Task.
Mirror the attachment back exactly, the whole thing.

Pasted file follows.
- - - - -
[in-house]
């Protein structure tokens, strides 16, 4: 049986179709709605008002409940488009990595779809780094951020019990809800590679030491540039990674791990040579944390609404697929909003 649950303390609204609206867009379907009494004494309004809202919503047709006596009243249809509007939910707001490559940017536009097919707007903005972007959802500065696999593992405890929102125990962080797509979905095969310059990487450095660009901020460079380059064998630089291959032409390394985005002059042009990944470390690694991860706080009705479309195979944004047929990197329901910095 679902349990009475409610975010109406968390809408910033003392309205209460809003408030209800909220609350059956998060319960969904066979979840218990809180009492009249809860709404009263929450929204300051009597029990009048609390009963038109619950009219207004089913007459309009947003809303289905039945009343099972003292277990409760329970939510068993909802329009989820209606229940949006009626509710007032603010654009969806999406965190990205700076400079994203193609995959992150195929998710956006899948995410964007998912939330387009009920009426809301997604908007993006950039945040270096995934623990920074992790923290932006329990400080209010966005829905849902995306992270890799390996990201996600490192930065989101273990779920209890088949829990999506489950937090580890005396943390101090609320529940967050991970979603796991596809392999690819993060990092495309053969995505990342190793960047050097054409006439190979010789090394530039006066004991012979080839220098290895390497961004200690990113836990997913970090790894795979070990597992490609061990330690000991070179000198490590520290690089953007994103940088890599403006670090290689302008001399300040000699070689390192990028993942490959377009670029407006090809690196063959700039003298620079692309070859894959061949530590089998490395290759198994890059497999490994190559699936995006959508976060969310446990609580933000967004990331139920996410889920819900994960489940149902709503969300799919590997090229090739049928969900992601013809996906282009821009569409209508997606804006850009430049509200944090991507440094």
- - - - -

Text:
[in-house]
């Protein structure tokens, strides 16, 4: 049986179709709605008002409940488009990595779809780094951020019990809800590679030491540039990674791990040579944390609404697929909003 649950303390609204609206867009379907009494004494309004809202919503047709006596009243249809509007939910707001490559940017536009097919707007903005972007959802500065696999593992405890929102125990962080797509979905095969310059990487450095660009901020460079380059064998630089291959032409390394985005002059042009990944470390690694991860706080009705479309195979944004047929990197329901910095 679902349990009475409610975010109406968390809408910033003392309205209460809003408030209800909220609350059956998060319960969904066979979840218990809180009492009249809860709404009263929450929204300051009597029990009048609390009963038109619950009219207004089913007459309009947003809303289905039945009343099972003292277990409760329970939510068993909802329009989820209606229940949006009626509710007032603010654009969806999406965190990205700076400079994203193609995959992150195929998710956006899948995410964007998912939330387009009920009426809301997604908007993006950039945040270096995934623990920074992790923290932006329990400080209010966005829905849902995306992270890799390996990201996600490192930065989101273990779920209890088949829990999506489950937090580890005396943390101090609320529940967050991970979603796991596809392999690819993060990092495309053969995505990342190793960047050097054409006439190979010789090394530039006066004991012979080839220098290895390497961004200690990113836990997913970090790894795979070990597992490609061990330690000991070179000198490590520290690089953007994103940088890599403006670090290689302008001399300040000699070689390192990028993942490959377009670029407006090809690196063959700039003298620079692309070859894959061949530590089998490395290759198994890059497999490994190559699936995006959508976060969310446990609580933000967004990331139920996410889920819900994960489940149902709503969300799919590997090229090739049928969900992601013809996906282009821009569409209508997606804006850009430049509200944090991507440094």